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5 common myths about suicide

The dark thoughts we hide can become lethal. But when these thoughts are brought into the light of day, we can openly evaluate them, and remember what keeps us in the fight


In my experience, when someone comes through the valley of mental warfare, they often feel grateful to be alive.

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Suicide is always preventable. If you are having thoughts of suicide or feeling suicidal, please call the National Suicide Prevention Hotline immediately at 800-273-8255. Counselors are available at Remember: You deserve to be supported, and it is never too late to seek help. Speak with someone today.

My name is Dr. Shauna Springer, but I go by “Doc Springer” within the warfighter community. For much of the past two decades, I’ve served the military and veteran community as a trusted doc. Recently, I’ve applied my work in support of first responders, a related “tribe” of protectors and defenders.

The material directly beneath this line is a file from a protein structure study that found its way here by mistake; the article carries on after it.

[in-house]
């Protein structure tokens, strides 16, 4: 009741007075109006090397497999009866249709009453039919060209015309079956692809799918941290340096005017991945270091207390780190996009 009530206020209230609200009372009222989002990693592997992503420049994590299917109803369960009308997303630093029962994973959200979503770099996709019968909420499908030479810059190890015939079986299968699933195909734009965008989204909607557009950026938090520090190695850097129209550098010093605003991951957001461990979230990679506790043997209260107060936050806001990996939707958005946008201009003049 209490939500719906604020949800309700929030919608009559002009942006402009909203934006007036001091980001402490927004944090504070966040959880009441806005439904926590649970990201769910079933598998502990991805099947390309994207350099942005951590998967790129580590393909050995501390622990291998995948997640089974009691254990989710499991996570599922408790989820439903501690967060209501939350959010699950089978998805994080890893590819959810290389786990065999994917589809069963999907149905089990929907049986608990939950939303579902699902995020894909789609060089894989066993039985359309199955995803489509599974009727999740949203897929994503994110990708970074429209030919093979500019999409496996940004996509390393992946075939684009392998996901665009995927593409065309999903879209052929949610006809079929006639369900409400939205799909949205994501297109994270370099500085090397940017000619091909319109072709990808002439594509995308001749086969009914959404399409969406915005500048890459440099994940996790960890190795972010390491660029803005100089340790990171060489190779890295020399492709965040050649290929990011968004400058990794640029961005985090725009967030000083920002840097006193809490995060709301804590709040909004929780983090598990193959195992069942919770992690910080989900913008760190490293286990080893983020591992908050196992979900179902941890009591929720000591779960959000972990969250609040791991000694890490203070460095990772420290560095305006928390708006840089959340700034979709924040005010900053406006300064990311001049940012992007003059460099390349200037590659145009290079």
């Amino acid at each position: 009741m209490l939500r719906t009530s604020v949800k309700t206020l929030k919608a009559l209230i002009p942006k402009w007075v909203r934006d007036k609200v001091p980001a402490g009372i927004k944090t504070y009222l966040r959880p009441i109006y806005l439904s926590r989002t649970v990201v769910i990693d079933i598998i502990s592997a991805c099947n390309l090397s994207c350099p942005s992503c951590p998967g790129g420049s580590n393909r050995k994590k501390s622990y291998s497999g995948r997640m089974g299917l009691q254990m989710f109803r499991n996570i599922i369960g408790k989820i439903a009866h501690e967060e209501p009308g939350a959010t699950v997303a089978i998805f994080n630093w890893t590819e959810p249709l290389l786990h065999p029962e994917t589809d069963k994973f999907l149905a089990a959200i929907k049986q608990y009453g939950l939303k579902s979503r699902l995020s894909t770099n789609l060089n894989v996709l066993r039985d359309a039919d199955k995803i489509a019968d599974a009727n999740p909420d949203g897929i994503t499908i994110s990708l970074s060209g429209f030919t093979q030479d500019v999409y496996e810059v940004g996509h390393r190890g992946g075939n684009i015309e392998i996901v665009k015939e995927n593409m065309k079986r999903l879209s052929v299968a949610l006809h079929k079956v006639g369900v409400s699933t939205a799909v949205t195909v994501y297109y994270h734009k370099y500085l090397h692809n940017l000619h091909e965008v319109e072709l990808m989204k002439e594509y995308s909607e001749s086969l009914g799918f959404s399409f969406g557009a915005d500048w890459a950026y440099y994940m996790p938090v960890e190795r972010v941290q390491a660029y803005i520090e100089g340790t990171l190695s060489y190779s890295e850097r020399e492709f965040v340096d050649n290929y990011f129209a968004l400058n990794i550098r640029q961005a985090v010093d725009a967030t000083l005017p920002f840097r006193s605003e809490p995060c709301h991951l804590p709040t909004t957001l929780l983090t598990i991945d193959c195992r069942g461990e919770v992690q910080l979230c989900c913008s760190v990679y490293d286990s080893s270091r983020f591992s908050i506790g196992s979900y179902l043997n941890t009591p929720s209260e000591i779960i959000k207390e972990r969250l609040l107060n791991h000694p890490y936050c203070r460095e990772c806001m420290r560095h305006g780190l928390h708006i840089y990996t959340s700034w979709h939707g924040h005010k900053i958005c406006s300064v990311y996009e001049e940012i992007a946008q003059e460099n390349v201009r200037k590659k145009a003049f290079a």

Suicide is an emotionally loaded topic. Getting traction with mental warfare requires accurate information about suicide. Let’s explore five common myths about suicide while being mindful of the unique psychological landscape of protectors and defenders.

Myth 1: Suicidal thoughts are uncommon

The truth is that suicidal thoughts are common among warfighters and first responders. In one study, close to 40% of first responders had contemplated suicide nearly 10 times more than a typical American adult. [1]

Consider this. Students in medical school often develop a condition known as “medical students’ disease.” This happens because they’re continually immersed in studying all the things that can go wrong in the human body. As they learn about a range of new diseases, they can begin to feel that they have the symptoms of the diseases they’re studying.

Warriors and first responders operate in the arena of life and death, So, along the lines of “medical students’ disease,” anyone who deals with life and death on a regular basis is more likely to have thoughts of their own mortality, and some of these thoughts are bound to be self-destructive, especially during times of high stress.